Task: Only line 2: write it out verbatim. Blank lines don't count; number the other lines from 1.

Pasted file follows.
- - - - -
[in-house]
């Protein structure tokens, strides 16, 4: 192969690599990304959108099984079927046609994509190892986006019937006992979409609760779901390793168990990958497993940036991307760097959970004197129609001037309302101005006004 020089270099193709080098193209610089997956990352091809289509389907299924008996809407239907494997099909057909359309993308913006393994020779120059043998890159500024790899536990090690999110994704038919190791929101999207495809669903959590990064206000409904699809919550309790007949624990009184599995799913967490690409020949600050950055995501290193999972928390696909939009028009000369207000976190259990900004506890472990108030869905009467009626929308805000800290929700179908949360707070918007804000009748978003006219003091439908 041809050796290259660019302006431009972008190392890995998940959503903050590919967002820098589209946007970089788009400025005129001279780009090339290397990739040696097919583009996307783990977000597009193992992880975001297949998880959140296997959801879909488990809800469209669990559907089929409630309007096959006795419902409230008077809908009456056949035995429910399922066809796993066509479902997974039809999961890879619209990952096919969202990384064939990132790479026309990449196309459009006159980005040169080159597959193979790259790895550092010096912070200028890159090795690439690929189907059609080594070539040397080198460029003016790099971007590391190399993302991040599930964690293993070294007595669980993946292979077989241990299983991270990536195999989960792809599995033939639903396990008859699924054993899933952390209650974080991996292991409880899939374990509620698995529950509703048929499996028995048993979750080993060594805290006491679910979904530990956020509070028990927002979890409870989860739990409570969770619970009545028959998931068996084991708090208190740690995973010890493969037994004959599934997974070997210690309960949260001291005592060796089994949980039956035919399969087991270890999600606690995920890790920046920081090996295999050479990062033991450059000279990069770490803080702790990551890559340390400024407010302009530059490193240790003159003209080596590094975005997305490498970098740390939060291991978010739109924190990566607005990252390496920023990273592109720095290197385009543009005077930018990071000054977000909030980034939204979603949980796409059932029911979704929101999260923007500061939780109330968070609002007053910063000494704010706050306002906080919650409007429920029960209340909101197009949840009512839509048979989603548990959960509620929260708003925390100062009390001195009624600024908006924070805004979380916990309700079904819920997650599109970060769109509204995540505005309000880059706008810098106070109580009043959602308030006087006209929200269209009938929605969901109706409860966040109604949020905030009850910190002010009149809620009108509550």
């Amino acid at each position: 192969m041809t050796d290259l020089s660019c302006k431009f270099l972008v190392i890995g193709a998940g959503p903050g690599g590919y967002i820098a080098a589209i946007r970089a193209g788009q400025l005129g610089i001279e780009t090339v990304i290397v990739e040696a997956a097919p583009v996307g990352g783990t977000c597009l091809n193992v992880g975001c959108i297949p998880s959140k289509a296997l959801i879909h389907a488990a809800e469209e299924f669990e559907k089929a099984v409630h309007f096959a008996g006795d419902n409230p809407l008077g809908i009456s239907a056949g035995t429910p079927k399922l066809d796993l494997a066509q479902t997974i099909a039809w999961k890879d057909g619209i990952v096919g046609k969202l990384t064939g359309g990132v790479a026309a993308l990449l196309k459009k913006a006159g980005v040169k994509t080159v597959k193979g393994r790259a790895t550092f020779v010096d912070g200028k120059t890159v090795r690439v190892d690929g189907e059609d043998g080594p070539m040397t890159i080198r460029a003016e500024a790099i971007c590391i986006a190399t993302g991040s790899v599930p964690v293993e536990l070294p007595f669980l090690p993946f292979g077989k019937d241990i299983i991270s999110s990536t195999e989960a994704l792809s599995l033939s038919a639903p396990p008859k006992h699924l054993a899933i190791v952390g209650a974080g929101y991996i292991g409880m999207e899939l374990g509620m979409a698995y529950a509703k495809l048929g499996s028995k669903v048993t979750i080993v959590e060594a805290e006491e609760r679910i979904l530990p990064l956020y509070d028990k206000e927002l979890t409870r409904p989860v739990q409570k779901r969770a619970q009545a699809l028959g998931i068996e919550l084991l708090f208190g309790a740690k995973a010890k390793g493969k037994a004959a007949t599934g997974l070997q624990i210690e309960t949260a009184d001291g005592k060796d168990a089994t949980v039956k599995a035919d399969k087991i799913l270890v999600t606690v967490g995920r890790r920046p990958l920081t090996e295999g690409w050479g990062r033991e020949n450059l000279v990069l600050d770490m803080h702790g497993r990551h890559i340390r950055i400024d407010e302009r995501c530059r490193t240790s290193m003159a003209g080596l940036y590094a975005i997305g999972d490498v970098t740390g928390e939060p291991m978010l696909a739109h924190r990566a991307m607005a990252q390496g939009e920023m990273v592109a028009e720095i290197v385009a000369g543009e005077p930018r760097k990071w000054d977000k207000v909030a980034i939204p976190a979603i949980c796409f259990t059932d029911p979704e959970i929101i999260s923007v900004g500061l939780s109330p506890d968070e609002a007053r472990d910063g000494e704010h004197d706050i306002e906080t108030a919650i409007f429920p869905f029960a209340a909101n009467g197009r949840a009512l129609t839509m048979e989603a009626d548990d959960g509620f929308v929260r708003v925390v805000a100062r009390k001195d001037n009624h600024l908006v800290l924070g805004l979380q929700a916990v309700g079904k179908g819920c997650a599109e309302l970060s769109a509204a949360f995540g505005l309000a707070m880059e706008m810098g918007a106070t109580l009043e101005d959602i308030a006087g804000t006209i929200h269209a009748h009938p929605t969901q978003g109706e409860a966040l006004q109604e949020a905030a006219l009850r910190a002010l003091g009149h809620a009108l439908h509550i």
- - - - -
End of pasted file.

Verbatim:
């Protein structure tokens, strides 16, 4: 192969690599990304959108099984079927046609994509190892986006019937006992979409609760779901390793168990990958497993940036991307760097959970004197129609001037309302101005006004 020089270099193709080098193209610089997956990352091809289509389907299924008996809407239907494997099909057909359309993308913006393994020779120059043998890159500024790899536990090690999110994704038919190791929101999207495809669903959590990064206000409904699809919550309790007949624990009184599995799913967490690409020949600050950055995501290193999972928390696909939009028009000369207000976190259990900004506890472990108030869905009467009626929308805000800290929700179908949360707070918007804000009748978003006219003091439908 041809050796290259660019302006431009972008190392890995998940959503903050590919967002820098589209946007970089788009400025005129001279780009090339290397990739040696097919583009996307783990977000597009193992992880975001297949998880959140296997959801879909488990809800469209669990559907089929409630309007096959006795419902409230008077809908009456056949035995429910399922066809796993066509479902997974039809999961890879619209990952096919969202990384064939990132790479026309990449196309459009006159980005040169080159597959193979790259790895550092010096912070200028890159090795690439690929189907059609080594070539040397080198460029003016790099971007590391190399993302991040599930964690293993070294007595669980993946292979077989241990299983991270990536195999989960792809599995033939639903396990008859699924054993899933952390209650974080991996292991409880899939374990509620698995529950509703048929499996028995048993979750080993060594805290006491679910979904530990956020509070028990927002979890409870989860739990409570969770619970009545028959998931068996084991708090208190740690995973010890493969037994004959599934997974070997210690309960949260001291005592060796089994949980039956035919399969087991270890999600606690995920890790920046920081090996295999050479990062033991450059000279990069770490803080702790990551890559340390400024407010302009530059490193240790003159003209080596590094975005997305490498970098740390939060291991978010739109924190990566607005990252390496920023990273592109720095290197385009543009005077930018990071000054977000909030980034939204979603949980796409059932029911979704929101999260923007500061939780109330968070609002007053910063000494704010706050306002906080919650409007429920029960209340909101197009949840009512839509048979989603548990959960509620929260708003925390100062009390001195009624600024908006924070805004979380916990309700079904819920997650599109970060769109509204995540505005309000880059706008810098106070109580009043959602308030006087006209929200269209009938929605969901109706409860966040109604949020905030009850910190002010009149809620009108509550």